U.S.: Majority of Americans Still Support Marijuana Legalization, According to New Gallup Poll


Poll Conducted Weeks Before Oregon, Alaska and D.C. Voters Decide to Legalize Marijuana

A new Gallup poll has found that a majority of Americans still support the legalization of marijuana. The Gallup poll found a slim majority of Americans -- 51 percent -- favor legalizing the use of marijuana - similar to the 50 percent who supported it in 2011 and 2012, but down from a reading of 58 percent last year.

The poll was conducted in mid-October but released just days after voters in Alaska, Oregon and D.C. voted to legalize marijuana. In Alaska, 52 percent voted in support, in Oregon it was nearly 56 percent and in D.C., the number was a whopping 69 percent.

Building off of the successes of 2014, advocates for marijuana legalization will be putting legalization on multiple ballots in 2016, including California.

D.C.: Marijuana Likely To Be Decriminalized In Nation's Capital


By Steve Elliott
Hemp News

Firing up a joint in the U.S. capital may soon get you in less trouble than a parking ticket.

Mayor Vincent Gray and 10 of 13 members of the D.C. Council have endorsed a plan to decriminalize possession of small amounts of marijuana; this means cannabis possession would be a civil offense, rather than a criminal offense, reports The Washington Post.

Under the plan, recreational marijuana users won't face arrest, charges or jail, as long as they aren't caught with more than an ounce of pot. Instead, they would have to pay a fine, possibly as low as $25. The mayor also wants criminal penalties to remain in place for those caught smoking weed in public.

A recent report from the American Civil Liberties Union (ACLU) suggests that D.C. and many other places enforce anti-marijuana laws in a racially discriminatory manner, arresting a disproportionate number of African American suspects.

The Washington Post endorsed decrim, saying "Enforcing criminal penalties against those who aren’t involved in trafficking or selling the drug would be too harsh and a waste of government resources."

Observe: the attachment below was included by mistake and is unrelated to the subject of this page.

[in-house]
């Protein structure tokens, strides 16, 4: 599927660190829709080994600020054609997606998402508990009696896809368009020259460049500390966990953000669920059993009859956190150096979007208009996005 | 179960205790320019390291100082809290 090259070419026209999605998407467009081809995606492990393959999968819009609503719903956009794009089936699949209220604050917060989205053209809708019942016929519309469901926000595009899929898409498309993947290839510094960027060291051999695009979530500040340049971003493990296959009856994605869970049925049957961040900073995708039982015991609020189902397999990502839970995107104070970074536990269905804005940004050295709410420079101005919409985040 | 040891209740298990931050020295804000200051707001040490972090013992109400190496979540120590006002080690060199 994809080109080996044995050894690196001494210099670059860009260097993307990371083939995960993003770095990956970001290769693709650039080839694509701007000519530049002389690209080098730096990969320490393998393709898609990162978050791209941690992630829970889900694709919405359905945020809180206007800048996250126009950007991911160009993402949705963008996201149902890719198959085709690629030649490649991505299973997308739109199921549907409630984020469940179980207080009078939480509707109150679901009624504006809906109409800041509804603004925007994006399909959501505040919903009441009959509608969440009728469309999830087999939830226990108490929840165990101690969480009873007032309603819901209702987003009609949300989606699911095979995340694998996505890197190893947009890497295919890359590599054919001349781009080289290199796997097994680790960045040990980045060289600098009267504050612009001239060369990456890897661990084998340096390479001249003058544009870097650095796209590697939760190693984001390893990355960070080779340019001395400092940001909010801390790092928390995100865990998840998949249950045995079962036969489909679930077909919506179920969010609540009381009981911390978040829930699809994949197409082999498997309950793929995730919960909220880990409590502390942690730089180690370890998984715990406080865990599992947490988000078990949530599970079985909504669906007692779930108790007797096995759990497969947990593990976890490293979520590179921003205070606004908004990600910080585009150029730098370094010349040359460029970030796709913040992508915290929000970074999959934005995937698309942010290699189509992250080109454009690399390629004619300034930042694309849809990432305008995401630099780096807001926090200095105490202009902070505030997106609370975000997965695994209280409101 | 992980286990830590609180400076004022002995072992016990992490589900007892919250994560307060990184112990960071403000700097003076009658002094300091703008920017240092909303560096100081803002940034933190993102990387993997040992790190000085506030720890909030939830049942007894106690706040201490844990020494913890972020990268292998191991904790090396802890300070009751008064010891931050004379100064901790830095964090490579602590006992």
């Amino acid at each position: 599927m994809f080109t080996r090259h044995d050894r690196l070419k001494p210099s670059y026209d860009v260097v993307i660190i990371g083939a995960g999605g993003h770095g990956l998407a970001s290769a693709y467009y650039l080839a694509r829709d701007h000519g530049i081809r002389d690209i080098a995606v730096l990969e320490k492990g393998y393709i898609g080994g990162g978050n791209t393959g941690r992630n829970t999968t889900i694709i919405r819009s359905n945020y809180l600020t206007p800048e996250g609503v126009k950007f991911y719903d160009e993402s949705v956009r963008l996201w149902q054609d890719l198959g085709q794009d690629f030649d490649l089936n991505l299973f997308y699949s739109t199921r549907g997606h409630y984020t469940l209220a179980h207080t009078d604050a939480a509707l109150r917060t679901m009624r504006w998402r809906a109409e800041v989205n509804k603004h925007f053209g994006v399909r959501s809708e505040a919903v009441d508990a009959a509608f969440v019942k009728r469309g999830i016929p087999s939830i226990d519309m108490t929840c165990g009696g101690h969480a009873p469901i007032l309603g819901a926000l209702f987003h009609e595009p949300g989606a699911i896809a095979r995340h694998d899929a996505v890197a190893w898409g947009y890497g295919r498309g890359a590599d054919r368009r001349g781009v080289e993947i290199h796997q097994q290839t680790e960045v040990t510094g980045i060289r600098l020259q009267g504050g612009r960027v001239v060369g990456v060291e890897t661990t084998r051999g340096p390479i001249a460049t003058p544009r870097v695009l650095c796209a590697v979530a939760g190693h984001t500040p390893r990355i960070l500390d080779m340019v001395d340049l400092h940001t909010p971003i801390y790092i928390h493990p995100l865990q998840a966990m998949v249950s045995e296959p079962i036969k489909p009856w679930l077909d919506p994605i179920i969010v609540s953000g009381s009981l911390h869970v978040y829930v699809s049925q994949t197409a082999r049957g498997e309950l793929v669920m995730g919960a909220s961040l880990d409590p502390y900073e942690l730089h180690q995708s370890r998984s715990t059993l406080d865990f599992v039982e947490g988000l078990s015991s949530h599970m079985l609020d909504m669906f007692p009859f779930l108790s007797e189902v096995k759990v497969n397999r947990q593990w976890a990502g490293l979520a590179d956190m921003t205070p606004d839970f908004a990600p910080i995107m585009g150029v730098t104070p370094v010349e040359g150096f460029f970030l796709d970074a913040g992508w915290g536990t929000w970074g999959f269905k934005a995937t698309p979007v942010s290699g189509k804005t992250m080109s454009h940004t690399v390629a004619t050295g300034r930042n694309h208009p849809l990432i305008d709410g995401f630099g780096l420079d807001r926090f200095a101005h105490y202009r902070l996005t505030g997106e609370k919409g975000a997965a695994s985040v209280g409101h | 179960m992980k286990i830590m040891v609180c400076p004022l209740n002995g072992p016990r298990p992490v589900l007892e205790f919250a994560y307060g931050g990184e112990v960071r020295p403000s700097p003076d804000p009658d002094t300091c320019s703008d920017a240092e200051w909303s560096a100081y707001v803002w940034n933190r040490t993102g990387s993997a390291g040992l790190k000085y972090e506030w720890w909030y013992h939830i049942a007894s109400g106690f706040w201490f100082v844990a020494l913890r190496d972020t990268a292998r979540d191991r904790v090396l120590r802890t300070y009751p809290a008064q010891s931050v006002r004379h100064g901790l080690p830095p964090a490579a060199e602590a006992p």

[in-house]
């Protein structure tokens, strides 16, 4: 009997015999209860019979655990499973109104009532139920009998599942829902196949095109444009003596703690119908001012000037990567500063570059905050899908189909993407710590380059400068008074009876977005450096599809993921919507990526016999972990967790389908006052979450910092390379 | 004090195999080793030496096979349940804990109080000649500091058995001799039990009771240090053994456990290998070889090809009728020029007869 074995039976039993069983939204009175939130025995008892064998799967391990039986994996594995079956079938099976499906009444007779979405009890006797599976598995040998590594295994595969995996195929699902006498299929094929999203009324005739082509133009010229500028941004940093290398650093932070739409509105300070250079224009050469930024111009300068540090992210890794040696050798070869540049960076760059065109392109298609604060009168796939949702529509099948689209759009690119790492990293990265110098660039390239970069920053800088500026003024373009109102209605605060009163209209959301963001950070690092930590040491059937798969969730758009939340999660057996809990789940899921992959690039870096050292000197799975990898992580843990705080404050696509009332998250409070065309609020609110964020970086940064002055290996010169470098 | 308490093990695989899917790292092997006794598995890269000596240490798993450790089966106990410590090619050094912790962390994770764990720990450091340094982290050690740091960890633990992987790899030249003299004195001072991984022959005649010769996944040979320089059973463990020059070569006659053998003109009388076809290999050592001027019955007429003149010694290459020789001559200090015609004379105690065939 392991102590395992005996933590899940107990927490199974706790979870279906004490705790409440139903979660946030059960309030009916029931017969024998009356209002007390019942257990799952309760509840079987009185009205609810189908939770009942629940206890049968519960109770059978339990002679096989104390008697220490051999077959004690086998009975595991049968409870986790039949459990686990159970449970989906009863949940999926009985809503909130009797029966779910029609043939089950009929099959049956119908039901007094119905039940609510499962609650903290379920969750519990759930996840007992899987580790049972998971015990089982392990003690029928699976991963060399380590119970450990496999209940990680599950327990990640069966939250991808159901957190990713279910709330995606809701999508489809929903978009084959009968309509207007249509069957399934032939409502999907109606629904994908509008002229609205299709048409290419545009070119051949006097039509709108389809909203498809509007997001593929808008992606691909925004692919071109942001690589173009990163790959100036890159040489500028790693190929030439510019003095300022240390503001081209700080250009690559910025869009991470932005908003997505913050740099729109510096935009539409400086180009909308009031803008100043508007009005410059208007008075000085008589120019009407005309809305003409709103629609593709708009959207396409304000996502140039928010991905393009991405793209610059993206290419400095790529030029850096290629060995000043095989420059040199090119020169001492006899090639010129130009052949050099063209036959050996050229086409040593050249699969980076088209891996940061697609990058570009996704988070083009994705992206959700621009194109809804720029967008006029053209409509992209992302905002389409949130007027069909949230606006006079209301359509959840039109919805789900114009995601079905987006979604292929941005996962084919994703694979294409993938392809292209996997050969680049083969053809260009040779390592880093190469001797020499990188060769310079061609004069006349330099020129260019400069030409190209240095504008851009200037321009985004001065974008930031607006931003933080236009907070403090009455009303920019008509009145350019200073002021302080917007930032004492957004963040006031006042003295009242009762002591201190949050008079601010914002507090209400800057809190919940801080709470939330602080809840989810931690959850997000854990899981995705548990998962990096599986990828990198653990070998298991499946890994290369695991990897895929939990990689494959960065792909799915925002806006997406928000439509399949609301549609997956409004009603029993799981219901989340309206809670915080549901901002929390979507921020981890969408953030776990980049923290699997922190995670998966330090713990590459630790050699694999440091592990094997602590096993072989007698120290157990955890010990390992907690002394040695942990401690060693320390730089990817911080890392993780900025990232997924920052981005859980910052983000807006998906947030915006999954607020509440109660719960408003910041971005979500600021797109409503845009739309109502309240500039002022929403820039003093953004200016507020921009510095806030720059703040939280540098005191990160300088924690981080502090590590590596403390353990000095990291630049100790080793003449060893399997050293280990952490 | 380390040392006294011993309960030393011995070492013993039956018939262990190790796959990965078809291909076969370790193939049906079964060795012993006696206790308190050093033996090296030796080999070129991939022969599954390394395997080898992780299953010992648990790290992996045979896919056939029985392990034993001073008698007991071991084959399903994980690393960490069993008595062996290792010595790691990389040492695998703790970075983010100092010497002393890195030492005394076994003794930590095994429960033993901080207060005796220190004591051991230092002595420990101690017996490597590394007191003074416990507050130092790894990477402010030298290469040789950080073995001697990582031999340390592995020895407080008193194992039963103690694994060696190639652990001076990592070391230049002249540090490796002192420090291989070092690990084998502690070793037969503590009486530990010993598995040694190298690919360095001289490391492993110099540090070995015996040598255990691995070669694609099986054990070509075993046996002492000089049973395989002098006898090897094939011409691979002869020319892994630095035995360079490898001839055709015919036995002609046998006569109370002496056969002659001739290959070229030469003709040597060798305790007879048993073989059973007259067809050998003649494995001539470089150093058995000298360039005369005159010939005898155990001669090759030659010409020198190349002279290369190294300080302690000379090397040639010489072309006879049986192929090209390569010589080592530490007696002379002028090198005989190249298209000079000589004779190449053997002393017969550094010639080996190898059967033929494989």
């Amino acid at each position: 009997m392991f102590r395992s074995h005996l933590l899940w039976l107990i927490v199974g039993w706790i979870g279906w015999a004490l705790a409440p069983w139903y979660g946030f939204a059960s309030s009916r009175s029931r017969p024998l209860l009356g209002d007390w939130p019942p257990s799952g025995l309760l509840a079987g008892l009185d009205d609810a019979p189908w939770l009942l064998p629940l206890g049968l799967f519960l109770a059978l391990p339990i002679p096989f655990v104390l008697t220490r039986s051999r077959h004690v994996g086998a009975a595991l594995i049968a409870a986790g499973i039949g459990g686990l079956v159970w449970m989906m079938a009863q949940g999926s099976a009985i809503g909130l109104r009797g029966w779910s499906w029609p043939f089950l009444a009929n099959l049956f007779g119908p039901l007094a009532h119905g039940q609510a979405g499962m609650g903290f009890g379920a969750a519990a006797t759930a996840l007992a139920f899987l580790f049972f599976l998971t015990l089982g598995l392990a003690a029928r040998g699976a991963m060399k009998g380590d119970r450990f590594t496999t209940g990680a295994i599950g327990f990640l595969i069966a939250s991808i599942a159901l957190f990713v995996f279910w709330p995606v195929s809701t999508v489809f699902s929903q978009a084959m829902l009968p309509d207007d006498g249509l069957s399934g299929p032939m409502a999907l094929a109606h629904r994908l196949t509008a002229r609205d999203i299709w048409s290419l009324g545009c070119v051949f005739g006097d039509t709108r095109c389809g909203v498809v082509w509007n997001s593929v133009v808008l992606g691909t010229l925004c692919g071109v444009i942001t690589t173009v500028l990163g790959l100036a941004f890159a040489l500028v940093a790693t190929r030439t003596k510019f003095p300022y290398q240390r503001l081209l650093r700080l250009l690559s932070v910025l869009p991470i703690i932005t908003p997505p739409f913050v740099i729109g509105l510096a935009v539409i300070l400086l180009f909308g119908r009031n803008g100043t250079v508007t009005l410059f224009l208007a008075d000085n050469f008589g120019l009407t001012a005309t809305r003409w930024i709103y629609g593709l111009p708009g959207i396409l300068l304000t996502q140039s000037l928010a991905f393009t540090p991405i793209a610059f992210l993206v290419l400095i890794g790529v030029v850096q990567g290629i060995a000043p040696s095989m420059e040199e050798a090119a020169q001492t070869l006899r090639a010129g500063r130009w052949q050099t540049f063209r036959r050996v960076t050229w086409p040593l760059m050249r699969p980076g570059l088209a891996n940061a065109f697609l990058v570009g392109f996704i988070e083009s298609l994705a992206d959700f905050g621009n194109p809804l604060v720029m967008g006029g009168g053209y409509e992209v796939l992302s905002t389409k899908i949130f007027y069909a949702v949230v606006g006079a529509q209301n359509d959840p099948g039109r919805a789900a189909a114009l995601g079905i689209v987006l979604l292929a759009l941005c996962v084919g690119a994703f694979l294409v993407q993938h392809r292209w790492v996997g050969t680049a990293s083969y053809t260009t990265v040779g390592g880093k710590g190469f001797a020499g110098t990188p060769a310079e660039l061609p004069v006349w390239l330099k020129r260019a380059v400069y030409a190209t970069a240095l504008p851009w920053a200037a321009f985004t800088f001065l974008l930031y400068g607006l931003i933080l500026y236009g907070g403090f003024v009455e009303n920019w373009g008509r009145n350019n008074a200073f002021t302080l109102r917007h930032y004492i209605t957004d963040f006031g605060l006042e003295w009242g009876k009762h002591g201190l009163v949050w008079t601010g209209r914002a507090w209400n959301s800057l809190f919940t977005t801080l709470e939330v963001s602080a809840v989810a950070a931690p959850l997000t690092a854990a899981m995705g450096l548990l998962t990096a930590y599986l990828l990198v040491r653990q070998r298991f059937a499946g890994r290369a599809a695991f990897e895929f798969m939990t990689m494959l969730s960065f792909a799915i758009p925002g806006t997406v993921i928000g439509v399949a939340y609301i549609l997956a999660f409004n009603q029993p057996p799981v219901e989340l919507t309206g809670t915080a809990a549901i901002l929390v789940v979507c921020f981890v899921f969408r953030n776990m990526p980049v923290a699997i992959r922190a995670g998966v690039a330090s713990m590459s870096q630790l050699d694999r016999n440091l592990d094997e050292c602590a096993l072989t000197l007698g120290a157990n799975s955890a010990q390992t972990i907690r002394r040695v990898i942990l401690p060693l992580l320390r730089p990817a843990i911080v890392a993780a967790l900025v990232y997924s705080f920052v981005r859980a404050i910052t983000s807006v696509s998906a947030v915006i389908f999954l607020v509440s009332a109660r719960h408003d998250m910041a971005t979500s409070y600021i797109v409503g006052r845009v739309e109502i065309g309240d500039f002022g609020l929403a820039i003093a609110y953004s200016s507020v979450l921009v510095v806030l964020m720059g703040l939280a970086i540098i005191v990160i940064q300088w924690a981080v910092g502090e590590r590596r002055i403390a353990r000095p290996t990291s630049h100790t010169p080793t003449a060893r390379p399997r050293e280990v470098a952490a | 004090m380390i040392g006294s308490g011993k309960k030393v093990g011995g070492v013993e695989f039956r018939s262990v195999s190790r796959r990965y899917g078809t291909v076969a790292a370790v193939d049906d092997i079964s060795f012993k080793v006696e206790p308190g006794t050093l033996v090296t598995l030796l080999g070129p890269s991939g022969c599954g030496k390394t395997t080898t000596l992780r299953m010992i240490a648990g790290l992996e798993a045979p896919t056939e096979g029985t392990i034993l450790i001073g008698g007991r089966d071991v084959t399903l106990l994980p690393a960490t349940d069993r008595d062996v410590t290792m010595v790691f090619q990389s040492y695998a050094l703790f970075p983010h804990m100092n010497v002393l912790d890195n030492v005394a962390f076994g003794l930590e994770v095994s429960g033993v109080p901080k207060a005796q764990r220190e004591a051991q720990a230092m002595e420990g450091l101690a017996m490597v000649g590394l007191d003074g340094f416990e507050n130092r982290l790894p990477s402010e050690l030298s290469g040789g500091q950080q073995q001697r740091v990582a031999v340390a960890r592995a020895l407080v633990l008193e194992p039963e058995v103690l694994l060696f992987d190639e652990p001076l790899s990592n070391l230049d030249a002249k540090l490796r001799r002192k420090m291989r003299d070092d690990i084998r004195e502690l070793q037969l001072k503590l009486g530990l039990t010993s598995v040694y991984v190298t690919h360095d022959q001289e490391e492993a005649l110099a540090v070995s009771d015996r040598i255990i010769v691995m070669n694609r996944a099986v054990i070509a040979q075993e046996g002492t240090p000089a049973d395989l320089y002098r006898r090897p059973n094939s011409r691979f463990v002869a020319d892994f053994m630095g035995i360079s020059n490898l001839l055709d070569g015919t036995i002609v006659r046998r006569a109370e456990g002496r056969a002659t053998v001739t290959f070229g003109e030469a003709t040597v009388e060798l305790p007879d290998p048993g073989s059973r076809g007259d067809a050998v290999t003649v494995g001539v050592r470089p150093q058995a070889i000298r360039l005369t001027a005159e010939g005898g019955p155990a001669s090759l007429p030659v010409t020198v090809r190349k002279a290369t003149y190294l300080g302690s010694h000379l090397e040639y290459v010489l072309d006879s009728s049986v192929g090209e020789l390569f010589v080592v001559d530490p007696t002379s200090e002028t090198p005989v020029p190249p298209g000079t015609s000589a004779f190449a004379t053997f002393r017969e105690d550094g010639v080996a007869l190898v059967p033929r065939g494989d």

U.S.: New Gallup Poll Shows 58% of Americans Support Making Marijuana Legal


By Steve Elliott
Hemp News

A Gallup poll released on Tuesday shows 58 percent of voters nationwide “think the use of marijuana should be made legal.” Only 39 percent of respondents said they do not. Support increased by eight percentage points since Gallup asked the same question in October 2011, at which time it found a record-high 50 percent in favor.

The poll is the first conducted by Gallup since voters in Colorado and Washington approved ballot measures making marijuana legal for adults 21 and older and establishing state-regulated systems of marijuana cultivation and sales. It also comes nearly two months after the U.S. Department of Justice announced it would not interfere in the implementation of those state laws and others that effectively regulate marijuana for medical use.

The national poll of 1,028 registered voters was conducted October 3-6 and has a margin of error of plus or minus 4 percent. The full results are available here.

“The dramatically increasing support for making marijuana legal should come as no surprise," said Rob Kampia, executive director of the Marijuana Policy Project (MPP). "Marijuana prohibition has been an abject failure. Most Americans realize it is unjust, wasteful, and counterproductive to invest in the criminalization of adults for using a substance that is far less harmful than alcohol.

D.C.: Three Out of Four Voters Want To Remove Criminal Penalties For Marijuana Possession

(Graphic: two-thirds would support a ballot measure to make marijuana legal for adults and establish a system in which it is regulated and taxed similarly to alcohol

By Steve Elliott
Hemp News

Three out of four Washington, D.C. voters would support changing District law to replace criminal penalties for possession of limited amounts of marijuana with a civil fine similar to a traffic ticket, according to a survey conducted last week by Public Policy Polling. Two-thirds (67 percent) said they believe law enforcement resources currently being used by District police to arrest individuals for marijuana possession should be directed toward other crimes.

The poll also found that nearly two-thirds (63 percent) of District voters would support a ballot measure similar to those approved by voters in Colorado and Washington in November, which made marijuana legal for adults and directed state officials to regulate and tax marijuana similarly to alcohol. A solid majority (54 percent) said drug use should be treated as a public health issue and people should no longer be arrested and locked up for possession of a small amount of any drug for personal use.

The survey of 1,621 randomly selected District voters was conducted April 10-11. The full results and crosstabs are available at